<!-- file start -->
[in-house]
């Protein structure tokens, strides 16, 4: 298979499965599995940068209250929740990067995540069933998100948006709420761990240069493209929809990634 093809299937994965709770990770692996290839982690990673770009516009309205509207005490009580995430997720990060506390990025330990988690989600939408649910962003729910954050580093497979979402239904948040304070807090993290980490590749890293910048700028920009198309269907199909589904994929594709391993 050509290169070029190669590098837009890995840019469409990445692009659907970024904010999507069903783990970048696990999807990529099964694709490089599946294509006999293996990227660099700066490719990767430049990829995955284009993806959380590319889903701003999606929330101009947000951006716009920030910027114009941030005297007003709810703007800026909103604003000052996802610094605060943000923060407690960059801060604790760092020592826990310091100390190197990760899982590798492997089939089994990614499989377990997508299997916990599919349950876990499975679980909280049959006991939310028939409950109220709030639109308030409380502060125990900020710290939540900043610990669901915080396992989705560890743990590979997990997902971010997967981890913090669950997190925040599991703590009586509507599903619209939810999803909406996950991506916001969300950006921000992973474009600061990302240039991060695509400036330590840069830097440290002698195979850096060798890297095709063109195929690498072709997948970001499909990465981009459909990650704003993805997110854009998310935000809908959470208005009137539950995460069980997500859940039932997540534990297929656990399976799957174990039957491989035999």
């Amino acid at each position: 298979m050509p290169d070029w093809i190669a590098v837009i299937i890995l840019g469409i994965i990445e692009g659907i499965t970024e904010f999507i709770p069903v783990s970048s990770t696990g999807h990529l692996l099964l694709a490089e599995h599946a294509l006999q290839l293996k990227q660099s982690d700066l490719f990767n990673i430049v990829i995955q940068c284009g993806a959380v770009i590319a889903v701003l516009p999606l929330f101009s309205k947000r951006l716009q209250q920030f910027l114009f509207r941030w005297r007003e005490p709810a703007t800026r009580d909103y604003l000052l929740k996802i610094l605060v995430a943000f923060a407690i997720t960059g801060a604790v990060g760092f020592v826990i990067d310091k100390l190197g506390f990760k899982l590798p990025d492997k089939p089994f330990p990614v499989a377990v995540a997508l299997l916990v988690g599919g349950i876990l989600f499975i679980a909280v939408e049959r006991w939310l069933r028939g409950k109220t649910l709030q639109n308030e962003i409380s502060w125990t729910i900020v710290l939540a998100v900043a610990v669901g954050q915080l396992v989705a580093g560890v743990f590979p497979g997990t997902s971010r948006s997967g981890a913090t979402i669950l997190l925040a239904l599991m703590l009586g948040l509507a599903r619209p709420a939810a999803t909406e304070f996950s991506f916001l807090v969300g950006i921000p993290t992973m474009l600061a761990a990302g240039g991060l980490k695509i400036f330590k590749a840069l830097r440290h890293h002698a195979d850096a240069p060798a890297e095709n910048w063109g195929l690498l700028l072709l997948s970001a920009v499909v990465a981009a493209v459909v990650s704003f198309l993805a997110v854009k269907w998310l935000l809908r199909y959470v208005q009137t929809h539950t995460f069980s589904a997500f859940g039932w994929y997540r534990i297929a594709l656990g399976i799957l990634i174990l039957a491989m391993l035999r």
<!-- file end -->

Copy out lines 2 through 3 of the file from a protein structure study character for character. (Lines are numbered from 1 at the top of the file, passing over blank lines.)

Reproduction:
């Protein structure tokens, strides 16, 4: 298979499965599995940068209250929740990067995540069933998100948006709420761990240069493209929809990634 093809299937994965709770990770692996290839982690990673770009516009309205509207005490009580995430997720990060506390990025330990988690989600939408649910962003729910954050580093497979979402239904948040304070807090993290980490590749890293910048700028920009198309269907199909589904994929594709391993 050509290169070029190669590098837009890995840019469409990445692009659907970024904010999507069903783990970048696990999807990529099964694709490089599946294509006999293996990227660099700066490719990767430049990829995955284009993806959380590319889903701003999606929330101009947000951006716009920030910027114009941030005297007003709810703007800026909103604003000052996802610094605060943000923060407690960059801060604790760092020592826990310091100390190197990760899982590798492997089939089994990614499989377990997508299997916990599919349950876990499975679980909280049959006991939310028939409950109220709030639109308030409380502060125990900020710290939540900043610990669901915080396992989705560890743990590979997990997902971010997967981890913090669950997190925040599991703590009586509507599903619209939810999803909406996950991506916001969300950006921000992973474009600061990302240039991060695509400036330590840069830097440290002698195979850096060798890297095709063109195929690498072709997948970001499909990465981009459909990650704003993805997110854009998310935000809908959470208005009137539950995460069980997500859940039932997540534990297929656990399976799957174990039957491989035999």
């Amino acid at each position: 298979m050509p290169d070029w093809i190669a590098v837009i299937i890995l840019g469409i994965i990445e692009g659907i499965t970024e904010f999507i709770p069903v783990s970048s990770t696990g999807h990529l692996l099964l694709a490089e599995h599946a294509l006999q290839l293996k990227q660099s982690d700066l490719f990767n990673i430049v990829i995955q940068c284009g993806a959380v770009i590319a889903v701003l516009p999606l929330f101009s309205k947000r951006l716009q209250q920030f910027l114009f509207r941030w005297r007003e005490p709810a703007t800026r009580d909103y604003l000052l929740k996802i610094l605060v995430a943000f923060a407690i997720t960059g801060a604790v990060g760092f020592v826990i990067d310091k100390l190197g506390f990760k899982l590798p990025d492997k089939p089994f330990p990614v499989a377990v995540a997508l299997l916990v988690g599919g349950i876990l989600f499975i679980a909280v939408e049959r006991w939310l069933r028939g409950k109220t649910l709030q639109n308030e962003i409380s502060w125990t729910i900020v710290l939540a998100v900043a610990v669901g954050q915080l396992v989705a580093g560890v743990f590979p497979g997990t997902s971010r948006s997967g981890a913090t979402i669950l997190l925040a239904l599991m703590l009586g948040l509507a599903r619209p709420a939810a999803t909406e304070f996950s991506f916001l807090v969300g950006i921000p993290t992973m474009l600061a761990a990302g240039g991060l980490k695509i400036f330590k590749a840069l830097r440290h890293h002698a195979d850096a240069p060798a890297e095709n910048w063109g195929l690498l700028l072709l997948s970001a920009v499909v990465a981009a493209v459909v990650s704003f198309l993805a997110v854009k269907w998310l935000l809908r199909y959470v208005q009137t929809h539950t995460f069980s589904a997500f859940g039932w994929y997540r534990i297929a594709l656990g399976i799957l990634i174990l039957a491989m391993l035999r």